“So, what are you planning on doing today?”. It’s a question I ask at least 5 or 6 times a week to different riders. And, let’s be honest here, so often the answer is not all that great! “I’m not sure. We’ll see when we start working.” If that’s you right regarding your next ride with your horse, I am giving you ‘the look’! The look I reserve for riders who say they want to achieve and do all of the things… But they continue to wing it when it comes to their training and their responsibilities as the trainer for their horse.
So, rather than just moan, I am going to give you a step-by-step riding plan today that you can follow so you can truly make the most of your next ride with your horse :)
1. Pick a Filter While Tacking Up
Now, this may seem a little random, but if this plan is going to work and actually help you and your horse in your riding, you MUST do this part. So, what’s a filter? This is the overall theme or intention for your session together. There are many things that this could be, it will really depend on where you are in your training and what you and your horse need right now.
A few examples of ‘filters’ for your riding are:-
- establishing and maintaining correct relaxation throughout
- developing suppleness through staying ‘on track’ (no falling in or out)
- increasing responsiveness to a split second (I ask, and she/he responds appropriately)
- improving accuracy in the timing of my aids
- refining my aids so all become more subtle
- cleaner transitions
- maintaining rhythm before and after transitions
- improving self-carriage and better contact
The list is endless as to what you want to focus on. However, it is absolutely essential that you choose something to focus on. Otherwise, you will just be riding through the motions aimlessly.
2. Riding Plan; Minutes 0 – 10
This is the warm-up. If you’re really keen to improve things, you will actually have completed a quick ‘stretch’ of your own body BEFORE jumping into the saddle. But, either way, the goal for the first 5 to 10 minutes is to get the blood flowing in your horse’s body and your body.
How long you spend warming up will depend on your situation. Some horses need longer and this will depend on many factors. When in doubt, go longer!
While warming up, use the time to begin ‘syncing’ your movements to your horse. Focus on identifying when each of your horse’s hind legs is moving, and where, and notice how this feels in your seat. This will become very important later.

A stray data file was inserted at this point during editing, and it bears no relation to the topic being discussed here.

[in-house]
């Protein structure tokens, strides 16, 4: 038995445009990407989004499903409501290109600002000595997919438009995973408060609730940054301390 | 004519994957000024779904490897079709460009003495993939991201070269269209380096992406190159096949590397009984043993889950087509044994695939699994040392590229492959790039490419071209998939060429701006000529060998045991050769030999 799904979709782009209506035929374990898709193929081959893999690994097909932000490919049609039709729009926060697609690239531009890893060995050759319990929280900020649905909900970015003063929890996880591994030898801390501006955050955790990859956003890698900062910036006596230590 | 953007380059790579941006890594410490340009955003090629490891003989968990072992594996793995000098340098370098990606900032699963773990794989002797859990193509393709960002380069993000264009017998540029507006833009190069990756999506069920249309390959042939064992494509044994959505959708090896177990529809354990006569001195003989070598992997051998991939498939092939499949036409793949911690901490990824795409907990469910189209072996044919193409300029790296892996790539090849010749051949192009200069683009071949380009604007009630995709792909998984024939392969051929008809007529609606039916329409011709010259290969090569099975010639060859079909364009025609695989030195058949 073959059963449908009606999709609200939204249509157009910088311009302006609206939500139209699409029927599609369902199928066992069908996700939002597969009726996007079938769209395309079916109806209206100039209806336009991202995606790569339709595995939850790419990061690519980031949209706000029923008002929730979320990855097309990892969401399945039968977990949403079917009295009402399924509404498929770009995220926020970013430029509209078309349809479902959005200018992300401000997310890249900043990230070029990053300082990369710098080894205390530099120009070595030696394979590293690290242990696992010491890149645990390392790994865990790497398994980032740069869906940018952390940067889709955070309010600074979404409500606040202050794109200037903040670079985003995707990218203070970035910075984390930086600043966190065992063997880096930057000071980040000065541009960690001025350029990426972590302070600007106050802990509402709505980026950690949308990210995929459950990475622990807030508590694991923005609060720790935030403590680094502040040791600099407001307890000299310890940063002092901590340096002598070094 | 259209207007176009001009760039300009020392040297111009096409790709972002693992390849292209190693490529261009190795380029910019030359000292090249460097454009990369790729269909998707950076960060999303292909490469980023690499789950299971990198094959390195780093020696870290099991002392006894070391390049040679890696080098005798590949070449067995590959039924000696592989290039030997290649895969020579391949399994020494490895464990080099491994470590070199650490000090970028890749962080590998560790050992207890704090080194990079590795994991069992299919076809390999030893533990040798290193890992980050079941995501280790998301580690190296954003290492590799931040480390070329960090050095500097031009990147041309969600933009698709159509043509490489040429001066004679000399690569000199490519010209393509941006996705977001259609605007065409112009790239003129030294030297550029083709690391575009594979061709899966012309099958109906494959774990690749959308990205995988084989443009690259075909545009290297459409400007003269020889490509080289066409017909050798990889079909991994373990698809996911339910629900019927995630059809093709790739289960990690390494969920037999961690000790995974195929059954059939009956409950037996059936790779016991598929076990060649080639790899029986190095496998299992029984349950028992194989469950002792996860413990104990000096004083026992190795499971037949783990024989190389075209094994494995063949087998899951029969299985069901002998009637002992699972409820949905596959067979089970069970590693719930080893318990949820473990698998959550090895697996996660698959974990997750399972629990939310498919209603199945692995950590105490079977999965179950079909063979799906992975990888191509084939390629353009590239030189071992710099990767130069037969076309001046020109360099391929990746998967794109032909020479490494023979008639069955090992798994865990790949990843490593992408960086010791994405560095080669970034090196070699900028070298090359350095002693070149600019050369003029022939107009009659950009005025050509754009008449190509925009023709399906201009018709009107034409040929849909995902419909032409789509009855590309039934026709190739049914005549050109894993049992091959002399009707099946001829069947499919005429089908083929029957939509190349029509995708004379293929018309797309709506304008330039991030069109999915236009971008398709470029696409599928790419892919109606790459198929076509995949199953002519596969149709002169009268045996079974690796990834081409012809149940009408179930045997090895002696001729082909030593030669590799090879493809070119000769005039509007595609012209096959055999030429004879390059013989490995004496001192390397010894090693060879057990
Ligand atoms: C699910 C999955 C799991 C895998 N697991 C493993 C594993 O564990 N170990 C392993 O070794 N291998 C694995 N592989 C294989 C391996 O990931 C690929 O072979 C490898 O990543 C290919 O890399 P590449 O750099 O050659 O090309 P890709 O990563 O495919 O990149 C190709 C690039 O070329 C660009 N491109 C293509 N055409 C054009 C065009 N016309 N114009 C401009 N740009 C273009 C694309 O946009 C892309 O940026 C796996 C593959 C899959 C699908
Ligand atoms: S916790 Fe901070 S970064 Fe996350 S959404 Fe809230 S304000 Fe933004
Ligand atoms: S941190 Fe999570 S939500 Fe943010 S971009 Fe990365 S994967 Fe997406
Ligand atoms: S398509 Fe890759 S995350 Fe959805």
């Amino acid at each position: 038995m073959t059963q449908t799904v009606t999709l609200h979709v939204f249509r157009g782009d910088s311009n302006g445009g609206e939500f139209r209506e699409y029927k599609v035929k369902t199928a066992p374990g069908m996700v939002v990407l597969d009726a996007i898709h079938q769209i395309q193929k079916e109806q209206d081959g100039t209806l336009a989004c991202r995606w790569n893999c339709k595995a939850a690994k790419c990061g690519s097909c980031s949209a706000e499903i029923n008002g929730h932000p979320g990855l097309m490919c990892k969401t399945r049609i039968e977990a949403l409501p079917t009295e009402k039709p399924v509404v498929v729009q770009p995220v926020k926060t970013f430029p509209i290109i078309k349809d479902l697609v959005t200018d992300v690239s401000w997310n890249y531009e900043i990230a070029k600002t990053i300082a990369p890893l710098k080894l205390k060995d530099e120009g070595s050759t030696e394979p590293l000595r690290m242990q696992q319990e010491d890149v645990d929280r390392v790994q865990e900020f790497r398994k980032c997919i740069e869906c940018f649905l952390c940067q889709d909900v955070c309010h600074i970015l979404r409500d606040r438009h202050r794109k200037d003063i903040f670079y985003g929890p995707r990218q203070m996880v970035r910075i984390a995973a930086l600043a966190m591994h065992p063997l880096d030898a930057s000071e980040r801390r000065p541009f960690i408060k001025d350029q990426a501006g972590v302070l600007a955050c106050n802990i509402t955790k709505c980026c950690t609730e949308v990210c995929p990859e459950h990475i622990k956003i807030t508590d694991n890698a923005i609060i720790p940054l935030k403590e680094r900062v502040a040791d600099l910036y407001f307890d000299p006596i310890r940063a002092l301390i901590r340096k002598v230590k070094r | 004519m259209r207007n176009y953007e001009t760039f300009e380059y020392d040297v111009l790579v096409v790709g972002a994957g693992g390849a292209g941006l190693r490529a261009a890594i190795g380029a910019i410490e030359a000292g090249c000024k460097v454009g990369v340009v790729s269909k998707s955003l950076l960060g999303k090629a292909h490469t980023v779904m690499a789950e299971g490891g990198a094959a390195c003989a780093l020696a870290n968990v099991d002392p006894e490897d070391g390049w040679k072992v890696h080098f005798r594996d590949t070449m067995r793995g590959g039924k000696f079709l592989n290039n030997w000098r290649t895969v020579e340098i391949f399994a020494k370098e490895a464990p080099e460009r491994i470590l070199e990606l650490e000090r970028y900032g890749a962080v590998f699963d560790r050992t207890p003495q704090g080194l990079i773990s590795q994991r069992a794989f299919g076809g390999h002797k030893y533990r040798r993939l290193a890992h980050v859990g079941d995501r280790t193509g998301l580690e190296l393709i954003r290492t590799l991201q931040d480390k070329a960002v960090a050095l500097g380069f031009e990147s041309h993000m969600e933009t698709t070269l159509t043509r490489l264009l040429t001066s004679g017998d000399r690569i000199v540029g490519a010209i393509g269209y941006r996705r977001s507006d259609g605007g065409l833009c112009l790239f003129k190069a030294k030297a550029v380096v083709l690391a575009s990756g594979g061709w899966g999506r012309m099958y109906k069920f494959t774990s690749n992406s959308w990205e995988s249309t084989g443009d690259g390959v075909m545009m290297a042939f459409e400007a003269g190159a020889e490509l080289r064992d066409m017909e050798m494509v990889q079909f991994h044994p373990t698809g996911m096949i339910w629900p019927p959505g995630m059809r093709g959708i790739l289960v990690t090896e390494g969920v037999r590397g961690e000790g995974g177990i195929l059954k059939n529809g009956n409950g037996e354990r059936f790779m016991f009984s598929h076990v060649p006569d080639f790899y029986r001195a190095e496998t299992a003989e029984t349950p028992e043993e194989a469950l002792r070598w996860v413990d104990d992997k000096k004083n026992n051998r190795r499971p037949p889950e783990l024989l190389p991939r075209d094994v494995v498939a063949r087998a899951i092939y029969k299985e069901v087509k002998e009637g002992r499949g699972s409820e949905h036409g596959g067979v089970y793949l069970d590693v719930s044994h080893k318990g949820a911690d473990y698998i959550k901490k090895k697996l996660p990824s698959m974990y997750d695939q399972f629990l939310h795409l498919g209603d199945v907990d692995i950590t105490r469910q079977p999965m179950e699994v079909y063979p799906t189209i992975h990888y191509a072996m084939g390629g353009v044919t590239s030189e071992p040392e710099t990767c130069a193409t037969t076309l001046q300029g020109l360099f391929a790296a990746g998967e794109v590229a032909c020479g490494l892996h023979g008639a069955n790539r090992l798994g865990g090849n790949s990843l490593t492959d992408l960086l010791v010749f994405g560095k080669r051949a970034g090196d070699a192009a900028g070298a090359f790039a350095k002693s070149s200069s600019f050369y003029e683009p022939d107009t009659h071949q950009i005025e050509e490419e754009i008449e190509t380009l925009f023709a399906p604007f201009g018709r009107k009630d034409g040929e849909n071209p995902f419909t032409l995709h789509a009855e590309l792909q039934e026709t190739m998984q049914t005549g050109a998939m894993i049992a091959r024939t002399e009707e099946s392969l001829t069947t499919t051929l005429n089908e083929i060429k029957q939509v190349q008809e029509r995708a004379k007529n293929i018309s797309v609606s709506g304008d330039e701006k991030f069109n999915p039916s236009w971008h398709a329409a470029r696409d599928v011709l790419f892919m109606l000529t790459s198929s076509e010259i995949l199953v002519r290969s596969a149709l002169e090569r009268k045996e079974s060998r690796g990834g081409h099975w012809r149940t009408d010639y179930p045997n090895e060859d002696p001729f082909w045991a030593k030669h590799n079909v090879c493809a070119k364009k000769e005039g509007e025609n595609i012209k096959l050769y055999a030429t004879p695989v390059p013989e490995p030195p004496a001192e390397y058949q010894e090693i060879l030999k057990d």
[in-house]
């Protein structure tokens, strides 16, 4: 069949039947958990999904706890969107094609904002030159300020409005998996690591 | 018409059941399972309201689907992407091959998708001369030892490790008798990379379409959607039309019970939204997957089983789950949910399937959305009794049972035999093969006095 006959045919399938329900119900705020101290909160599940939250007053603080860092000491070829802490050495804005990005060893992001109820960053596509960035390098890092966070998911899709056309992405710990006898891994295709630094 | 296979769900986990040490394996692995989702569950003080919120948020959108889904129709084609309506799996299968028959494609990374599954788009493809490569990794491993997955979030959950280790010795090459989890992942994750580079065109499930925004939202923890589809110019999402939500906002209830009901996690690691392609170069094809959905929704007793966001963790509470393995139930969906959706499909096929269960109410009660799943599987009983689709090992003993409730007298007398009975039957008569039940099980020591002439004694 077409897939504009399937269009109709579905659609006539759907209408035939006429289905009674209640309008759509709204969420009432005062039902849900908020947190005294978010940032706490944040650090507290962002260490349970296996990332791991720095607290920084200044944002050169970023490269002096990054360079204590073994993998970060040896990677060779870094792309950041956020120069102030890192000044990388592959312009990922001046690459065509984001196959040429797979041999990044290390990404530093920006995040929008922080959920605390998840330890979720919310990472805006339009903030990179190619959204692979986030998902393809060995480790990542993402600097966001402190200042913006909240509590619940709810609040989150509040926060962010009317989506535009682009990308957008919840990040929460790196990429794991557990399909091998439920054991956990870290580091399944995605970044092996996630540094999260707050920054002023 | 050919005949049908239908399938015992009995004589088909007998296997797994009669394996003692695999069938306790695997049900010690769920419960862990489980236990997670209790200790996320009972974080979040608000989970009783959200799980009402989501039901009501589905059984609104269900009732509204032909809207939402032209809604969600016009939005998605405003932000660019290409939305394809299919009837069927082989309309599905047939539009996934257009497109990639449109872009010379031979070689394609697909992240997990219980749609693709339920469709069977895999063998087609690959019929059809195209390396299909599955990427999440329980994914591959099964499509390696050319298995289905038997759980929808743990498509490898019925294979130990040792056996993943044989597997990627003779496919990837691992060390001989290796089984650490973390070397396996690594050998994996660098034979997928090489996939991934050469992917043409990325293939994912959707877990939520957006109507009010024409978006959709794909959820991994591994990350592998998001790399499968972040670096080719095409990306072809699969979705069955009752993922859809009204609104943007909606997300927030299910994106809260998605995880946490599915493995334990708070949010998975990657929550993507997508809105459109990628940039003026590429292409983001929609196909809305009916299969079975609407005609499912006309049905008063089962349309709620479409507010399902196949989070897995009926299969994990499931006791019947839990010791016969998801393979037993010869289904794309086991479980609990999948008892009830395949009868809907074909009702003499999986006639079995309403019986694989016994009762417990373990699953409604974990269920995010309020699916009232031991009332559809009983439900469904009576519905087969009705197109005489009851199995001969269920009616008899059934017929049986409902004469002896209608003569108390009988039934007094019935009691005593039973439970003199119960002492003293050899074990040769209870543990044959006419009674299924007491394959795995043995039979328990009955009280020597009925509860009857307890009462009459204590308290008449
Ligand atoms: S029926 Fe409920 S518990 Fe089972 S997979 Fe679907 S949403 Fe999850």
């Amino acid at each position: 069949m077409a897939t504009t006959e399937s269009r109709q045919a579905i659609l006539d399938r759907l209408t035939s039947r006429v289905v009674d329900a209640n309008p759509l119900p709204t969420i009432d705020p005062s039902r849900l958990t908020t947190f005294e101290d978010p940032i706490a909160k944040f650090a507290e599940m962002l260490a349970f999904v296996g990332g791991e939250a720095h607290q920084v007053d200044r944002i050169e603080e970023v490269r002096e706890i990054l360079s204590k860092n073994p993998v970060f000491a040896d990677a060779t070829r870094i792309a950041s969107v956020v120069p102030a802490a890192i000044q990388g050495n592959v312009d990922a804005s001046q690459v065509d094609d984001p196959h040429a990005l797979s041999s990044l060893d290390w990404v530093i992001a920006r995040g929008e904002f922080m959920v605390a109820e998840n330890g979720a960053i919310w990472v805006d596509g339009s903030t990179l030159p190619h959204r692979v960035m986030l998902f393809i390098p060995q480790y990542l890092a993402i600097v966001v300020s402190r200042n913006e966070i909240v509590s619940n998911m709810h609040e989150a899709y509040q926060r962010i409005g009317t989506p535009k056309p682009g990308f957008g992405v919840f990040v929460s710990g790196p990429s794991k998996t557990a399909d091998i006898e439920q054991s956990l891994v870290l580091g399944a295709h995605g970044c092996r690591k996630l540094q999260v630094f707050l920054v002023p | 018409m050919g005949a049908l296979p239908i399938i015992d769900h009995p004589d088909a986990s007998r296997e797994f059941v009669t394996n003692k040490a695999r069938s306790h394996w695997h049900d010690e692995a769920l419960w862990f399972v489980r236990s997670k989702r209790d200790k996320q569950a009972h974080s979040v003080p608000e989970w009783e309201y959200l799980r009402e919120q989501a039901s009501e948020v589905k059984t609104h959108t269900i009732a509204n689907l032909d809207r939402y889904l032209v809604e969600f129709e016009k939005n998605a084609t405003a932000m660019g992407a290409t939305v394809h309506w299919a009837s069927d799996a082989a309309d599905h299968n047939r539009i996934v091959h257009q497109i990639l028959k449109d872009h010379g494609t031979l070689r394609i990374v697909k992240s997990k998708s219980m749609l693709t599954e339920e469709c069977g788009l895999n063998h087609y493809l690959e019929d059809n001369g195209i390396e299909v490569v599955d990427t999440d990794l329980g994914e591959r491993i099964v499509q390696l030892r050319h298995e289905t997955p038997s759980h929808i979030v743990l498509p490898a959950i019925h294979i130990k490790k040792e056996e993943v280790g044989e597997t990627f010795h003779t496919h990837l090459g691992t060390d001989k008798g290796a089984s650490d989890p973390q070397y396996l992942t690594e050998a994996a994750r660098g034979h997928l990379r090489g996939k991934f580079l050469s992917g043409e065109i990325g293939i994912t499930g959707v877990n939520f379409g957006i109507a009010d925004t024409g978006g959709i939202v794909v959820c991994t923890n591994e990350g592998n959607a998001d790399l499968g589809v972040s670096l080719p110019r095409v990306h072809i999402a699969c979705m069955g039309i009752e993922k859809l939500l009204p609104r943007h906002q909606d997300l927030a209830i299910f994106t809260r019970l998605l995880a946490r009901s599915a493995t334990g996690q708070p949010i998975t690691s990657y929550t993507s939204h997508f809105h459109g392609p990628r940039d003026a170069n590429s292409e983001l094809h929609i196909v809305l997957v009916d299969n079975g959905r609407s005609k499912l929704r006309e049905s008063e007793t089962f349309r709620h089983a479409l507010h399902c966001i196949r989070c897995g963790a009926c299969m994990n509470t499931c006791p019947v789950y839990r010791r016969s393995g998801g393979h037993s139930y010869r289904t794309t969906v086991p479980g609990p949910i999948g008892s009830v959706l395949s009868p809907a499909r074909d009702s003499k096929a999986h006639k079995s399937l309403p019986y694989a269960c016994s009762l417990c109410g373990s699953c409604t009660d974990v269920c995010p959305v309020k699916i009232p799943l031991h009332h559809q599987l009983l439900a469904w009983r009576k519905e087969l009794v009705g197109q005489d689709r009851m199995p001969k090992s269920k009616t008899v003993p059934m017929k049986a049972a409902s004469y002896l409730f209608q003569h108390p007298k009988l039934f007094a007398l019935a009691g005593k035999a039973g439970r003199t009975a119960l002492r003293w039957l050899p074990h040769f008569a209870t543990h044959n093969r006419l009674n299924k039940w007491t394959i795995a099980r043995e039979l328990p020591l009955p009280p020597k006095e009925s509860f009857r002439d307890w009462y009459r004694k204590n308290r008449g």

Also, work on moving forward and, during the second half of this warm-up, begin ‘fine-tuning’ the responsiveness between you and your horse.
For this warm-up I suggest:-
- Walk 2 circuits of the arena on the left rein
- Walk 2 circuits of the arena on the right rein
- 20m circle – x2 in the walk on the left rein
- 20m circle – x2 in the walk on the right rein
- BEGIN PICKING UP MORE CONTACT WITH YOUR HORSE
- Walk a figure of 8
- Go large again on the left rein
- Walk to halt to walk transitions (10 strides walk to 3 seconds of halt)
- Change rein across long diagonal
- Again, walk to halt to walk transitions (10 strides walk to 3 seconds of halt)
3. Riding Plan; Minutes 10 to 15
From here, in your riding plan, you can begin to work in trot. I always like to start off in the rising trot (posting to the trot). I feel that it gives both horse and rider more of an opportunity to warm up and begin working together. Focus on both your rise and your ‘fall’ (the ups and the downs).
When in the rising trot, keep the idea in your head that you are ‘creating space’ under your backside and saddle for your horse’s back to move into. Keep your movements as light as you can…
Also, remember to keep the energy and thinking moving forwards. Rather have things a little ‘sloppy’ initially but with the energy of ‘forward’ and then tidy it up later as you really begin to engage and work. Looking for everything to be polished from the start often leads to the energy becoming ‘stuck’.
So, in rising trot, you can ride a:-
- 20m circle x3 on the left rein